BitTorrent Review

very good
key review info
application features
  • simple and easy interface
  • (3 more, see all...)

A new version of a linux distro you want was just released. You want to download it, you read what's new and what has been fixed in this new release. A few seconds later you decide to start downloading it, but, when that download starts, it doesn't download anything or displays a message that tells you "the servers are busy at the moment, please try again later". This means that you have to wait and try again later.

When someone talks about "bittorrent", some may be confused and ask "what are you talking about? Isn't bittorrent the name of the file sharing protocol?". That is correct, but the name of the file sharing protocol is also the name of the official bittorrent client, Bittorrent, the application that is written in Python.

Bittorrent is getting more and more popular, even some of those who don't know what it is have seen its name on a website. When someone downloads a file with a bittorrent client, the bittorrent client downloads from other users in the same way as others download from that person. That means that while you're downloading that new Linux distro, you help others by uploading to them what you have already downloaded. This process is completely transparent to the user, the only thing that the user does is to download the .torrent file from the server, load it in a bittorrent client, for example Bittorrent and all the "magic" happens.

Let's say that someone wants to download the latest beta version of Fedora Core 5, our fellow goes to, finds "Fedora Core 5 Test3 DVD (i386)", then he sees the link to the .torrent file on the page that describes that torrent, grabs the file FC5-test3-DVD-i386.torrent and loads it up into Bittorrent. Bittorrent starts downloading the FC5-test3-DVD-i386.iso DVD image and if he has a fast internet connection, he will download that file very fast. Wait, there's more, while he downloads it, another person started downloading the same file, and that person will download this file from the other guy who started downloading earlier. A big happy family.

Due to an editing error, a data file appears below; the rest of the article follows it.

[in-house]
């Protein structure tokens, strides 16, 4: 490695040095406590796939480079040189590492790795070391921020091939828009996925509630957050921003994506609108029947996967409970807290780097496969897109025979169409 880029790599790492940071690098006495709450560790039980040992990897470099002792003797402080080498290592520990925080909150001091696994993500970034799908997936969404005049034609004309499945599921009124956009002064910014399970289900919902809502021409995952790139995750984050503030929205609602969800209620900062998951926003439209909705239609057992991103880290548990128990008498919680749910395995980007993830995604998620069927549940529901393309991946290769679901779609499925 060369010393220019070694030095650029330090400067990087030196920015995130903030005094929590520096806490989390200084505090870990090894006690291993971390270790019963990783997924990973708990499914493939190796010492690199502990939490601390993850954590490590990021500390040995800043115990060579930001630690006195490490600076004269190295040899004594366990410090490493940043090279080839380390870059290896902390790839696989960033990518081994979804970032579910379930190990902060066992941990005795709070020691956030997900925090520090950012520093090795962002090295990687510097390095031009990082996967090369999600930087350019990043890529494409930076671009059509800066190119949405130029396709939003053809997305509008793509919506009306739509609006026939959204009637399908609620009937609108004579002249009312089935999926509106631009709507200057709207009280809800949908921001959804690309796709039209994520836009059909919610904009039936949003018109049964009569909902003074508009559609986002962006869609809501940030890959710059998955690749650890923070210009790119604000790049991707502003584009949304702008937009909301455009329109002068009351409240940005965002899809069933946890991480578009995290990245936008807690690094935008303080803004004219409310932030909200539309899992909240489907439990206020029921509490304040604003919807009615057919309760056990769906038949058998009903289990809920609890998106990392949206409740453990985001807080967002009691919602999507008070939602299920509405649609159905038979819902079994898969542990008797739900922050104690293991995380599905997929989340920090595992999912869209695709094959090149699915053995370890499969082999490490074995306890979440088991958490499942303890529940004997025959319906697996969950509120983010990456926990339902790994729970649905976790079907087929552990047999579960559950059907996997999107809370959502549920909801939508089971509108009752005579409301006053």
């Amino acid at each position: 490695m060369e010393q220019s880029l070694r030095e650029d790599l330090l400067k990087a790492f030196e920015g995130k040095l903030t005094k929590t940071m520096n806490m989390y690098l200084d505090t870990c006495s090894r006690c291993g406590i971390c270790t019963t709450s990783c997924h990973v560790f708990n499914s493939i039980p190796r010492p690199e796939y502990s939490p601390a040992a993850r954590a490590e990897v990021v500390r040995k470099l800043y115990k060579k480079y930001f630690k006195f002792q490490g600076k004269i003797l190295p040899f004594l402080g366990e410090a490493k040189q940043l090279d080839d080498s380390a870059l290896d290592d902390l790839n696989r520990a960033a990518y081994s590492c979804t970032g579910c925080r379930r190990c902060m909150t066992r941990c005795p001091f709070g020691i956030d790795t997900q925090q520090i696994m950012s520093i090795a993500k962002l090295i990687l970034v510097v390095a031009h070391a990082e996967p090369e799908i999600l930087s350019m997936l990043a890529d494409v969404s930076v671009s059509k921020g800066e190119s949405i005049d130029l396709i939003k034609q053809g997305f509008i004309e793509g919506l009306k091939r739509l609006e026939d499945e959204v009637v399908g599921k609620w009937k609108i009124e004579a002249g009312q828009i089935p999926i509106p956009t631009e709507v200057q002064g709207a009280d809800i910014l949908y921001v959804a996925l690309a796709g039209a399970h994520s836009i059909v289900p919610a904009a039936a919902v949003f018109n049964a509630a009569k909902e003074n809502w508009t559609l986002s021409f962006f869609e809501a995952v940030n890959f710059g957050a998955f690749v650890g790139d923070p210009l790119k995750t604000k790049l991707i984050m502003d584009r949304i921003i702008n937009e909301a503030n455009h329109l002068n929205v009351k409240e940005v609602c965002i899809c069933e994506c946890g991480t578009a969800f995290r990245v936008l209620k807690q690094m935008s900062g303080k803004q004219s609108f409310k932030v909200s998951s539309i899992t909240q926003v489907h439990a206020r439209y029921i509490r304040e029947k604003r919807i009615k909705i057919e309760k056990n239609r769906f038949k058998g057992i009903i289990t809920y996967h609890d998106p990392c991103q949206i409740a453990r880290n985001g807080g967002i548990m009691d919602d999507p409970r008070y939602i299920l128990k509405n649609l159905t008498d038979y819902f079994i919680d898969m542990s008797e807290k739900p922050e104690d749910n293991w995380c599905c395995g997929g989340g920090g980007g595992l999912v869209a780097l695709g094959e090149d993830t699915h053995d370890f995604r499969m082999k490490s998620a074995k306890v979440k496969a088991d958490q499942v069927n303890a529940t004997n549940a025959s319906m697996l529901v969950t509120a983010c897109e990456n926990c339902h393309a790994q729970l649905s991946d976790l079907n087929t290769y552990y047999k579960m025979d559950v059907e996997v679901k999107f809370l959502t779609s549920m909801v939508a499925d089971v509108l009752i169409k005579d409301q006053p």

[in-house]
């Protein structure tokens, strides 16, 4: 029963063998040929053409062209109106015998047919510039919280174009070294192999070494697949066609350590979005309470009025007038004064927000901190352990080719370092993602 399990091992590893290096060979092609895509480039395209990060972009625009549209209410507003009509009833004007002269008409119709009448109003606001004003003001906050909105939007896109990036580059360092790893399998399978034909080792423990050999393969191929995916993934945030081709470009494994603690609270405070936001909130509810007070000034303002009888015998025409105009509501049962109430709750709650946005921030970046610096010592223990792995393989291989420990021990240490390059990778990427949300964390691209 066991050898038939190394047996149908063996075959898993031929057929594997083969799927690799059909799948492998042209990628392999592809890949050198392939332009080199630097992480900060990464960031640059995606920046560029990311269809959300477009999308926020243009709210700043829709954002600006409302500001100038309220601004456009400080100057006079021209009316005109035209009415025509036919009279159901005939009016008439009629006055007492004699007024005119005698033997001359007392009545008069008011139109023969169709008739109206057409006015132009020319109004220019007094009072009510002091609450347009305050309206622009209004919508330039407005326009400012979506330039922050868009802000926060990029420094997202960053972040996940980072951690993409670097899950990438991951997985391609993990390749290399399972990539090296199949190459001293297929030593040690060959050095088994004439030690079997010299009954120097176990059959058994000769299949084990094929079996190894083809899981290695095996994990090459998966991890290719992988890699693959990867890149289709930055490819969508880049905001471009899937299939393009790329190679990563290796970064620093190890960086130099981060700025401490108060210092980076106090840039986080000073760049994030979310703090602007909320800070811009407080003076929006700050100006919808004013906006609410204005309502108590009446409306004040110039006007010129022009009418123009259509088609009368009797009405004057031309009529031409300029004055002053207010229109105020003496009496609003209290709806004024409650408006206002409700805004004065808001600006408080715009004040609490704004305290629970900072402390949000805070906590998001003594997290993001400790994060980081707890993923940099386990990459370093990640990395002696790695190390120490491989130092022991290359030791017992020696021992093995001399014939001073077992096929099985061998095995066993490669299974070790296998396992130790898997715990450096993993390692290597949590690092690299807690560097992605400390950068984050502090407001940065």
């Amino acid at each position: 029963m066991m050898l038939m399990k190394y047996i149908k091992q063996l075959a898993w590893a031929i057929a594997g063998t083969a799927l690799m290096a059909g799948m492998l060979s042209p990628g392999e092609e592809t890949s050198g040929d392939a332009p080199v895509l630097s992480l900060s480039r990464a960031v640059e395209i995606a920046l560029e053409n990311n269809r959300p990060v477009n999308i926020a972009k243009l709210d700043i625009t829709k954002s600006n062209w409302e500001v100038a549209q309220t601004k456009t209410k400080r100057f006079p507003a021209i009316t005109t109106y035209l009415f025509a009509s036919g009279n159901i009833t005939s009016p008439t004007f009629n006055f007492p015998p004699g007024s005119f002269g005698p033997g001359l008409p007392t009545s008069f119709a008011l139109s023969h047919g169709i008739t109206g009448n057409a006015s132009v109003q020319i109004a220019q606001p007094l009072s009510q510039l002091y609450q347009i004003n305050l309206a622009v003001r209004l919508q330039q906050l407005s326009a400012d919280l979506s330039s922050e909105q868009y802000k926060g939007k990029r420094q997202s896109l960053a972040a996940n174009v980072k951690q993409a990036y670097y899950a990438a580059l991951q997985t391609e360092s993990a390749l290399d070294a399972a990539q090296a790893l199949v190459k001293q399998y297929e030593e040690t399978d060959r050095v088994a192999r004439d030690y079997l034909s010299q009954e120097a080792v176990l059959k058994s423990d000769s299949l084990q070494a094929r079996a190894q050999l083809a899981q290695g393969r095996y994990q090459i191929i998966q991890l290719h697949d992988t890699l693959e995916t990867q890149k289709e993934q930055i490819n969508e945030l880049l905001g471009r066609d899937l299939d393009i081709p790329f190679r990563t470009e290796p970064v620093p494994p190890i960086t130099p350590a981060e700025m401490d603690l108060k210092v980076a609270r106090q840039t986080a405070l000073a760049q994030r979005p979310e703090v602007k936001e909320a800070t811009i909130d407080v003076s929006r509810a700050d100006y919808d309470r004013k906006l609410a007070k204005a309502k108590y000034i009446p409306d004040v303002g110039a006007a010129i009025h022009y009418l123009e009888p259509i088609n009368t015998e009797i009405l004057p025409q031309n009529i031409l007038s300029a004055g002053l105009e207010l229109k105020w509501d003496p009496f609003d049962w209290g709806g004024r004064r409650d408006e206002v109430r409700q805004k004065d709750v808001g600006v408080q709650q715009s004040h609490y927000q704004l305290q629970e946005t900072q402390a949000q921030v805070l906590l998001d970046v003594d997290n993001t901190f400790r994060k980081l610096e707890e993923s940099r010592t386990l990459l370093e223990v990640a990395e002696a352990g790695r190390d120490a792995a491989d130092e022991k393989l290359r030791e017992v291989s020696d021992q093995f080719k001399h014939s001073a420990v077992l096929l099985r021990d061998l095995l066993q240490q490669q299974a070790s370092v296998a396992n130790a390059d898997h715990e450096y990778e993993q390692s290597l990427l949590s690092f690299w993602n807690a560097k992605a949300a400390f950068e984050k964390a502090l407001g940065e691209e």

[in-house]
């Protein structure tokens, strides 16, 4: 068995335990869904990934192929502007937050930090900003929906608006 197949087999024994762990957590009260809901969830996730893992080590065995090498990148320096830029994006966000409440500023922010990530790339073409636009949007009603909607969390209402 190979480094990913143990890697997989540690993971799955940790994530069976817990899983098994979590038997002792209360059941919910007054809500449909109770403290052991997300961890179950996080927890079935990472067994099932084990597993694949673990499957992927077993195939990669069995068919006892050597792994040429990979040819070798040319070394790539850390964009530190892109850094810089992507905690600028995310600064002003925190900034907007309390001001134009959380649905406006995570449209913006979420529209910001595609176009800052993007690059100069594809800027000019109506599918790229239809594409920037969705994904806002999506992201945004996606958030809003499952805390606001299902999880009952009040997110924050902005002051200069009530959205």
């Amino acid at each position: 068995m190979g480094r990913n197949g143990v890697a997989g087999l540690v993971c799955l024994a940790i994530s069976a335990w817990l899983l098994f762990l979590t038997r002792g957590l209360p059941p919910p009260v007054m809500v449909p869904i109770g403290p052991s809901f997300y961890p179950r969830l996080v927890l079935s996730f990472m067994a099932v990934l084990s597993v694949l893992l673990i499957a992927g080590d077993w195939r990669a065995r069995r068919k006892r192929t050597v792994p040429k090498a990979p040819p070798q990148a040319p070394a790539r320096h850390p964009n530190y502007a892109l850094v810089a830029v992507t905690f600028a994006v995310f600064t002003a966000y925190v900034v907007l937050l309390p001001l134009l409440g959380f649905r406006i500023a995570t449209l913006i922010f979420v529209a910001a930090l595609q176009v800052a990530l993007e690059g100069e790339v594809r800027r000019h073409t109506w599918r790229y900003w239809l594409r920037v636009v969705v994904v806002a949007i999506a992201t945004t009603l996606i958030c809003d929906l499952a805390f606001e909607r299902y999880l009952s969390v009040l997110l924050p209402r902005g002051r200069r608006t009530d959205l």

Installation and Usage

Bittorrent, the official client for the bittorrent file sharing protocol, has a graphical interface and is very easy to use. Depending on your Linux distribution, you download a package and install it; you might also want to check if you can find it in your distro's package repository before installing a generic package. Those happy users that can find the package in the repository of their distro might find a new shortcut somewhere in their desktop environment's menu system after the package was installed and launch it by using that link. Those who don't have a shortcut can launch it by simply writing "bittorrent" in a console. Once the application was launched, a very clean and simple interface appears - this is Bittorrent's interface. There's a pause/play button that pauses and resumes all active download tasks, a slider that allows the user to set the maximum upload speed, a search box, which can be used to search for torrents, and a network activity indicator.